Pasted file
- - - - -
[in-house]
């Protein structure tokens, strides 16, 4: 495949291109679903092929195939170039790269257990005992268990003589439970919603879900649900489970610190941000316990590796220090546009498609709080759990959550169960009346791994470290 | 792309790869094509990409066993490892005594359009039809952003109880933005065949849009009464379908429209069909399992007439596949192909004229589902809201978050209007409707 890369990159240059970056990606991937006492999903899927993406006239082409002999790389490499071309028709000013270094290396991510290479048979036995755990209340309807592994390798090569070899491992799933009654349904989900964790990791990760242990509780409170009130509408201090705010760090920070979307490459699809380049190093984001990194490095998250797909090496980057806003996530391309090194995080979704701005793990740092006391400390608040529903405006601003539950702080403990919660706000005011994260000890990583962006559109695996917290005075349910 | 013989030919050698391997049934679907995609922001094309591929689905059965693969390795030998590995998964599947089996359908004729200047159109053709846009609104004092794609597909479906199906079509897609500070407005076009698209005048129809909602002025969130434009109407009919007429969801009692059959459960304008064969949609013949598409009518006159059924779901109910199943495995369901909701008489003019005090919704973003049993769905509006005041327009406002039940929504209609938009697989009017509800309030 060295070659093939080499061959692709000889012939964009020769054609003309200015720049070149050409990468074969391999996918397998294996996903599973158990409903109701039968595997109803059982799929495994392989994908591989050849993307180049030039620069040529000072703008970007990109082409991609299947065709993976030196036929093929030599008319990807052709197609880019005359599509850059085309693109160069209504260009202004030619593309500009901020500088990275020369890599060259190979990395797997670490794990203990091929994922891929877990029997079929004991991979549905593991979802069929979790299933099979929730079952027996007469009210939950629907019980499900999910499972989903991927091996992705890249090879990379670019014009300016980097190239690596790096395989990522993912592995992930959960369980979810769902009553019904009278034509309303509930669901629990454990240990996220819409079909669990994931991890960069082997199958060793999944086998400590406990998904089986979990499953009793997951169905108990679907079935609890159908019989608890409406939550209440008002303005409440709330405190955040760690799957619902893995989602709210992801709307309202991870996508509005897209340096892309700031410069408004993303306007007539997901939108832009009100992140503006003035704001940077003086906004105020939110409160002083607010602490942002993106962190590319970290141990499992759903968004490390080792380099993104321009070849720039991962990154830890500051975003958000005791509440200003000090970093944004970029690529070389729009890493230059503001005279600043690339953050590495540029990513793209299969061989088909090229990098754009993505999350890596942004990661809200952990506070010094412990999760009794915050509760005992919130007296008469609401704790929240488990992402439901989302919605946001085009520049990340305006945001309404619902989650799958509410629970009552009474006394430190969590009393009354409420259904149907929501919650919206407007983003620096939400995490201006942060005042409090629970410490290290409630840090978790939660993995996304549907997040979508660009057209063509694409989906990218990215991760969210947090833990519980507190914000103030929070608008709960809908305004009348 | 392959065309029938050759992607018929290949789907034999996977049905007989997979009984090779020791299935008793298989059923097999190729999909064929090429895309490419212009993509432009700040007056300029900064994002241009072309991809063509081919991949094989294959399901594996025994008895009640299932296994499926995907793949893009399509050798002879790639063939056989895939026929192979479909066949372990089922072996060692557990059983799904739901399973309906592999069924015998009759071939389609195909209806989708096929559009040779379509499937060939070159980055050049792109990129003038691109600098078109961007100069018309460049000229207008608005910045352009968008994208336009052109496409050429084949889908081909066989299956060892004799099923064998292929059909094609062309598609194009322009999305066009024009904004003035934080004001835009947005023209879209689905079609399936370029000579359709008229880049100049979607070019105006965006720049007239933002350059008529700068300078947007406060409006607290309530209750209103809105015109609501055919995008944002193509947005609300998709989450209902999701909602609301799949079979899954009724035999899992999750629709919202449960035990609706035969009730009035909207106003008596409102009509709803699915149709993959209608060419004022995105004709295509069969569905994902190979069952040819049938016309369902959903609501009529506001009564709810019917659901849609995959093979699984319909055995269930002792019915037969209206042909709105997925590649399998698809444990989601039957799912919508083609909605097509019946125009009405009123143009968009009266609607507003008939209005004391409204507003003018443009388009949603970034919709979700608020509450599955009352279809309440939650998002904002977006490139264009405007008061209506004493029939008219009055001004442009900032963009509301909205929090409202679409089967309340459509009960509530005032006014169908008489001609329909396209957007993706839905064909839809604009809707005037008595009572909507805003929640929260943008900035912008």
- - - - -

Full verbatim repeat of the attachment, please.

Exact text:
[in-house]
């Protein structure tokens, strides 16, 4: 495949291109679903092929195939170039790269257990005992268990003589439970919603879900649900489970610190941000316990590796220090546009498609709080759990959550169960009346791994470290 | 792309790869094509990409066993490892005594359009039809952003109880933005065949849009009464379908429209069909399992007439596949192909004229589902809201978050209007409707 890369990159240059970056990606991937006492999903899927993406006239082409002999790389490499071309028709000013270094290396991510290479048979036995755990209340309807592994390798090569070899491992799933009654349904989900964790990791990760242990509780409170009130509408201090705010760090920070979307490459699809380049190093984001990194490095998250797909090496980057806003996530391309090194995080979704701005793990740092006391400390608040529903405006601003539950702080403990919660706000005011994260000890990583962006559109695996917290005075349910 | 013989030919050698391997049934679907995609922001094309591929689905059965693969390795030998590995998964599947089996359908004729200047159109053709846009609104004092794609597909479906199906079509897609500070407005076009698209005048129809909602002025969130434009109407009919007429969801009692059959459960304008064969949609013949598409009518006159059924779901109910199943495995369901909701008489003019005090919704973003049993769905509006005041327009406002039940929504209609938009697989009017509800309030 060295070659093939080499061959692709000889012939964009020769054609003309200015720049070149050409990468074969391999996918397998294996996903599973158990409903109701039968595997109803059982799929495994392989994908591989050849993307180049030039620069040529000072703008970007990109082409991609299947065709993976030196036929093929030599008319990807052709197609880019005359599509850059085309693109160069209504260009202004030619593309500009901020500088990275020369890599060259190979990395797997670490794990203990091929994922891929877990029997079929004991991979549905593991979802069929979790299933099979929730079952027996007469009210939950629907019980499900999910499972989903991927091996992705890249090879990379670019014009300016980097190239690596790096395989990522993912592995992930959960369980979810769902009553019904009278034509309303509930669901629990454990240990996220819409079909669990994931991890960069082997199958060793999944086998400590406990998904089986979990499953009793997951169905108990679907079935609890159908019989608890409406939550209440008002303005409440709330405190955040760690799957619902893995989602709210992801709307309202991870996508509005897209340096892309700031410069408004993303306007007539997901939108832009009100992140503006003035704001940077003086906004105020939110409160002083607010602490942002993106962190590319970290141990499992759903968004490390080792380099993104321009070849720039991962990154830890500051975003958000005791509440200003000090970093944004970029690529070389729009890493230059503001005279600043690339953050590495540029990513793209299969061989088909090229990098754009993505999350890596942004990661809200952990506070010094412990999760009794915050509760005992919130007296008469609401704790929240488990992402439901989302919605946001085009520049990340305006945001309404619902989650799958509410629970009552009474006394430190969590009393009354409420259904149907929501919650919206407007983003620096939400995490201006942060005042409090629970410490290290409630840090978790939660993995996304549907997040979508660009057209063509694409989906990218990215991760969210947090833990519980507190914000103030929070608008709960809908305004009348 | 392959065309029938050759992607018929290949789907034999996977049905007989997979009984090779020791299935008793298989059923097999190729999909064929090429895309490419212009993509432009700040007056300029900064994002241009072309991809063509081919991949094989294959399901594996025994008895009640299932296994499926995907793949893009399509050798002879790639063939056989895939026929192979479909066949372990089922072996060692557990059983799904739901399973309906592999069924015998009759071939389609195909209806989708096929559009040779379509499937060939070159980055050049792109990129003038691109600098078109961007100069018309460049000229207008608005910045352009968008994208336009052109496409050429084949889908081909066989299956060892004799099923064998292929059909094609062309598609194009322009999305066009024009904004003035934080004001835009947005023209879209689905079609399936370029000579359709008229880049100049979607070019105006965006720049007239933002350059008529700068300078947007406060409006607290309530209750209103809105015109609501055919995008944002193509947005609300998709989450209902999701909602609301799949079979899954009724035999899992999750629709919202449960035990609706035969009730009035909207106003008596409102009509709803699915149709993959209608060419004022995105004709295509069969569905994902190979069952040819049938016309369902959903609501009529506001009564709810019917659901849609995959093979699984319909055995269930002792019915037969209206042909709105997925590649399998698809444990989601039957799912919508083609909605097509019946125009009405009123143009968009009266609607507003008939209005004391409204507003003018443009388009949603970034919709979700608020509450599955009352279809309440939650998002904002977006490139264009405007008061209506004493029939008219009055001004442009900032963009509301909205929090409202679409089967309340459509009960509530005032006014169908008489001609329909396209957007993706839905064909839809604009809707005037008595009572909507805003929640929260943008900035912008």